When should competencies be assessed and documented?

· Upon hire, if the employee claims to have previous experience; · After 3 months (probational assessment); · Every 3 years (requirement of The Joint Commission) or more frequently if required by facility policy, law, or regulation; · As indicated for procedural/equipment/product changes.

How should competencies be assessed?

To help develop employee competencies, focus on the daily tasks. If we are not doing things right every day, this is a major concern. The Joint Commission provides guidance on assessing competency in an FAQ published online earlier this year in the Human Resources Management section (www.jointcommission.org). "Q: What is required to complete a competency assessment? A: The competency assessment can be accomplished through a variety of methods including the assessment of information from current and previous employers, collecting peer feedback, verifying certification and licensure, reviewing test results with a written or oral competency, and observation of skills. The assessment must be thorough and focus on the particular competency needs for the clinical staff's assignment. Use of a self-assessment, such as a skills checklist, as the sole assessment method does not constitute a competency assessment." In Sterile Processing, many of the assessments will be performed by direct observation; in my experience, this is the preferred methodology. If the task (e.g. loading a mechanical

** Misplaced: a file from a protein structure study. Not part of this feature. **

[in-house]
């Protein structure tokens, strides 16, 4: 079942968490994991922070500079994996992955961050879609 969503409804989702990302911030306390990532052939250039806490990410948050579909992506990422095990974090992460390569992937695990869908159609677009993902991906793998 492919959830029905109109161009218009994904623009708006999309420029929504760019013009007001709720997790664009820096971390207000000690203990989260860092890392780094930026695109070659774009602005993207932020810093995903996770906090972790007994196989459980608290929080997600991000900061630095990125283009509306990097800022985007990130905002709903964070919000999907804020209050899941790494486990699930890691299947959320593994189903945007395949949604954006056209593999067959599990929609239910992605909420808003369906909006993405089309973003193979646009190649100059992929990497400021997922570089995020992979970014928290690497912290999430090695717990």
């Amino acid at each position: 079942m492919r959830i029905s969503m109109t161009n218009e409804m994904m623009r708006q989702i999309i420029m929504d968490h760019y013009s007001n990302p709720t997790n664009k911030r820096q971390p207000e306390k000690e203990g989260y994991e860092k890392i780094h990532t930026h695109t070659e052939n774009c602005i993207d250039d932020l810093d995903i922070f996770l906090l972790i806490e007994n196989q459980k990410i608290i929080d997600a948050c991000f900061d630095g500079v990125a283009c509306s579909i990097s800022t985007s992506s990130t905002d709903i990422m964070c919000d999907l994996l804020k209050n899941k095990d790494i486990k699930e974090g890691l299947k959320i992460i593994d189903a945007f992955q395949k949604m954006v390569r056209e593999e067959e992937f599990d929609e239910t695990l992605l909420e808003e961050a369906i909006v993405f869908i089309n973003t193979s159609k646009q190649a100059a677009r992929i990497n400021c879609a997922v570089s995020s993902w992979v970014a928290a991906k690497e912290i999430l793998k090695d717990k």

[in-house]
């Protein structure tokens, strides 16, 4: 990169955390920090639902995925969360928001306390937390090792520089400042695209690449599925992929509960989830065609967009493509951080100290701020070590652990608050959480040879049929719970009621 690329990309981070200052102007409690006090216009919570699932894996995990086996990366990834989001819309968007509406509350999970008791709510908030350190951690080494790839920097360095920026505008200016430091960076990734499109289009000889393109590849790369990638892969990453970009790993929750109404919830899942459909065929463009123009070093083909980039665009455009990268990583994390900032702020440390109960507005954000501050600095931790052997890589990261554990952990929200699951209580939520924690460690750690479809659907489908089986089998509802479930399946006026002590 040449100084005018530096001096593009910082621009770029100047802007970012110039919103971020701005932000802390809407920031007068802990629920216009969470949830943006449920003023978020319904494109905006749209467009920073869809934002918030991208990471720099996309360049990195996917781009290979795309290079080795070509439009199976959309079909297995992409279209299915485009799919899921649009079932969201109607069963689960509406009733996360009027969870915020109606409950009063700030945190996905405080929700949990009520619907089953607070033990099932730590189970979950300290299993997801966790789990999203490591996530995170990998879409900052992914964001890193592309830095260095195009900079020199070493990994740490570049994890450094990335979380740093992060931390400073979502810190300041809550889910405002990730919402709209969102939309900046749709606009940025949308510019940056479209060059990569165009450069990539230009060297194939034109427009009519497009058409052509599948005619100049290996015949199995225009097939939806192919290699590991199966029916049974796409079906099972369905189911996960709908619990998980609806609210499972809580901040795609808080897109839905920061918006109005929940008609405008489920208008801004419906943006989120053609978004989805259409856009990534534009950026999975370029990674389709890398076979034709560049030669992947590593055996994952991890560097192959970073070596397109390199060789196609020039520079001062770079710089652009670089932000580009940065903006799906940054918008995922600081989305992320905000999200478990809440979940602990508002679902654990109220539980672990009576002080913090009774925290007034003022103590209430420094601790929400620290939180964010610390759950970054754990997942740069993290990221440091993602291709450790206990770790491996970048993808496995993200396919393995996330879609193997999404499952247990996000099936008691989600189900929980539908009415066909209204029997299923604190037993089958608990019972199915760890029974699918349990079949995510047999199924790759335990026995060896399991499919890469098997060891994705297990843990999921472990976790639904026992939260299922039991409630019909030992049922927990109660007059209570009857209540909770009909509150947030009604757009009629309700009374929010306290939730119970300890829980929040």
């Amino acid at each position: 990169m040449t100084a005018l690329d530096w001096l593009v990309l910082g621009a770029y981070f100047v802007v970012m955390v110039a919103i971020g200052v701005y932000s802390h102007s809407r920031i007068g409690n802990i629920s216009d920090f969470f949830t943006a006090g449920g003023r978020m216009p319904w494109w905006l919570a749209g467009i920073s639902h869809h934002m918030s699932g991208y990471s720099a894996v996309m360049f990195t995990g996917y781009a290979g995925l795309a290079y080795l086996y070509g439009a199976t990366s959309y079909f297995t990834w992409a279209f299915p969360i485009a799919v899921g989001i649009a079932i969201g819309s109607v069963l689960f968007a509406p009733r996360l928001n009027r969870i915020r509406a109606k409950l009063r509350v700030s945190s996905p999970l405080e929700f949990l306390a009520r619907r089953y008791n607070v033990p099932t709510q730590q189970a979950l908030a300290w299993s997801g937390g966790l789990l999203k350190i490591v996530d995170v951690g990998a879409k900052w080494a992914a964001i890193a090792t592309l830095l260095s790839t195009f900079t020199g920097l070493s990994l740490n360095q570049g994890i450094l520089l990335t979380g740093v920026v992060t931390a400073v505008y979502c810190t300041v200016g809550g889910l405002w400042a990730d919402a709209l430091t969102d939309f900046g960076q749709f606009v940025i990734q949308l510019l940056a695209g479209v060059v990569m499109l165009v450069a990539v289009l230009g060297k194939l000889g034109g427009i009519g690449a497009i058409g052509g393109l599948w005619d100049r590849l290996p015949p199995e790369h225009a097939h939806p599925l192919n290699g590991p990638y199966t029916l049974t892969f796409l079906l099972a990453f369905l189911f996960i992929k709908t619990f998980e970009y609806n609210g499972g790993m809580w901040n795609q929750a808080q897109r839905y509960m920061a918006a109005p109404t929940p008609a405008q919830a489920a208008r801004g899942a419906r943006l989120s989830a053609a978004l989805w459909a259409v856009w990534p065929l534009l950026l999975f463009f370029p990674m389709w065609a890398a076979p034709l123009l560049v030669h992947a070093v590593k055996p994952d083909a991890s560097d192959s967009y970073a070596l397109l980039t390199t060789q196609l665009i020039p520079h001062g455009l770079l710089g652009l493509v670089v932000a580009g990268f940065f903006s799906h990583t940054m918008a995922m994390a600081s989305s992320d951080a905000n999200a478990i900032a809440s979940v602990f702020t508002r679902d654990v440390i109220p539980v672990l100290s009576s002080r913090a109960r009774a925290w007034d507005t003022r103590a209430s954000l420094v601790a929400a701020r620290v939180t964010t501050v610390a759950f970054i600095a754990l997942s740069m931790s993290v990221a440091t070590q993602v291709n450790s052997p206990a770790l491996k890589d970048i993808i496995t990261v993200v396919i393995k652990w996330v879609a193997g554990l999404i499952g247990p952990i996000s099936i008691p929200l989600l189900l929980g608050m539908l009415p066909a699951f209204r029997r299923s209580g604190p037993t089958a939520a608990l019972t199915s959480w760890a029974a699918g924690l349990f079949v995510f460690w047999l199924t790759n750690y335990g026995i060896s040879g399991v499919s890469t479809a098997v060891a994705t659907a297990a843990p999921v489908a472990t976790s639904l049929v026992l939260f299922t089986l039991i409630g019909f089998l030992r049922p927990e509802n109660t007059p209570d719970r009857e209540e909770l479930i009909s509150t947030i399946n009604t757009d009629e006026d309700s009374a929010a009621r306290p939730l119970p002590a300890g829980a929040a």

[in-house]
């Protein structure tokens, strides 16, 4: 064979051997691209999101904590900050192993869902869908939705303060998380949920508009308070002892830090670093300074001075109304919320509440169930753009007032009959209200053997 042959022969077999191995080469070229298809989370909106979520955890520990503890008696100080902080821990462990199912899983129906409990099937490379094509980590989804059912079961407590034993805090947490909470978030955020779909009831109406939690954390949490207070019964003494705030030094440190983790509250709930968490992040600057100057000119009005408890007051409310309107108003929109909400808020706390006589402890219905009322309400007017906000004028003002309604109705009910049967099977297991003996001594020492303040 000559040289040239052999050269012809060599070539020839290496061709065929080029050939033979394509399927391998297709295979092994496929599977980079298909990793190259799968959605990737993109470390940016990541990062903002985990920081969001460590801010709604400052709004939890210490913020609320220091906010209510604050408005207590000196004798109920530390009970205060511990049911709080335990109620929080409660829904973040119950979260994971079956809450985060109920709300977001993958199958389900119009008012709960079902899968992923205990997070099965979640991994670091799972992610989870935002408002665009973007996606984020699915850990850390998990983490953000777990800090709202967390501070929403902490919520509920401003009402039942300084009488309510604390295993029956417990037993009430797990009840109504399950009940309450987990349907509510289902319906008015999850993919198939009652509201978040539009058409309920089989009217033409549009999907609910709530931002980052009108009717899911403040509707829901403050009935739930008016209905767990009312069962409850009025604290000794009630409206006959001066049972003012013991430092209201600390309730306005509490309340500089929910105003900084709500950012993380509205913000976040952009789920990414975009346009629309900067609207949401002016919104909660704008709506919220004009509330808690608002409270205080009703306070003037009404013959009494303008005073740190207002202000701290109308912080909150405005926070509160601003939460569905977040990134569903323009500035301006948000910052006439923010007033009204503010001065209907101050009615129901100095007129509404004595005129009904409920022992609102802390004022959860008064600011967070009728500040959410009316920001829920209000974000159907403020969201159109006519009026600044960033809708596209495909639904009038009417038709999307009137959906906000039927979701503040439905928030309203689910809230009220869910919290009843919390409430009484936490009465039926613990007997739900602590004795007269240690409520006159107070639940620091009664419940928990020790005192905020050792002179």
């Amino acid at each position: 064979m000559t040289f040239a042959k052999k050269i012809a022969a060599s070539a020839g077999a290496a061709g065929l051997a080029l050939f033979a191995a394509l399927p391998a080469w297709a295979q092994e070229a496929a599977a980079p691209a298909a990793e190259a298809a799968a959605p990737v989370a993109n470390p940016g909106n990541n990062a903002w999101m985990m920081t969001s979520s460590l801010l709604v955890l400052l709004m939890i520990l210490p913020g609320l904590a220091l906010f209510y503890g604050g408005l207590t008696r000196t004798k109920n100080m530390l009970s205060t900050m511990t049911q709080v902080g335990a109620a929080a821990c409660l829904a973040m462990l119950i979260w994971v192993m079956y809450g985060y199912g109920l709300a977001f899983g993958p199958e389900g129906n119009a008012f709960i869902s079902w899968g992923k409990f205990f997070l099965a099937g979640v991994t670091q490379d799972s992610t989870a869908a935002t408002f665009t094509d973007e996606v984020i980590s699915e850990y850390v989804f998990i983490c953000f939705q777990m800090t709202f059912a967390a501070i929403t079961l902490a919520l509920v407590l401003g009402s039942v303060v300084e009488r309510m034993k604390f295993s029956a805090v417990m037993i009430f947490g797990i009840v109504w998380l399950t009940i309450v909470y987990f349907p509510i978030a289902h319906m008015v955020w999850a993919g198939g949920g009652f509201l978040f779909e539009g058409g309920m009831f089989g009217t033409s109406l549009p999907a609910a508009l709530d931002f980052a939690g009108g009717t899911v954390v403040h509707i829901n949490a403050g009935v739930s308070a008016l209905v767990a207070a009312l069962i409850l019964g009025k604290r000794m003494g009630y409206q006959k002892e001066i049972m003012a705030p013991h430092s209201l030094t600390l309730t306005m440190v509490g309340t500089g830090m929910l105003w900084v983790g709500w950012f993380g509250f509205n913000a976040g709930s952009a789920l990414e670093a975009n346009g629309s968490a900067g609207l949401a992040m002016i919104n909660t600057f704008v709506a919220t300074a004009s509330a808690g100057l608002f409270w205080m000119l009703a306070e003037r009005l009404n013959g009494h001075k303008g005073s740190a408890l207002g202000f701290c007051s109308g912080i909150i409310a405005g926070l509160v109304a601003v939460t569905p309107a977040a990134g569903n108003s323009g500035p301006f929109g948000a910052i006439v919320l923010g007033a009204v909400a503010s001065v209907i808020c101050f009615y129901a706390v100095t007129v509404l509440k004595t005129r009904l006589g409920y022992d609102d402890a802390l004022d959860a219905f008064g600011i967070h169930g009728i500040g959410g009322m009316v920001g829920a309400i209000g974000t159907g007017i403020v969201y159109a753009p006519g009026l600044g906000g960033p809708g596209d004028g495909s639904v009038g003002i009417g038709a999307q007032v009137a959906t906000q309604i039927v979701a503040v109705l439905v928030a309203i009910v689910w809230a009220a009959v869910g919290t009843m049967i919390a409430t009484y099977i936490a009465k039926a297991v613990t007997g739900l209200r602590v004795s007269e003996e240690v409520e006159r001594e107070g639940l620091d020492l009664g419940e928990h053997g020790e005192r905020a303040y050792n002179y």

Self-Test Answers: 1. C, 2. C, 3. B, 4. A, 5. A, 6. D, 7. B, 8. D, 9. A, 10. D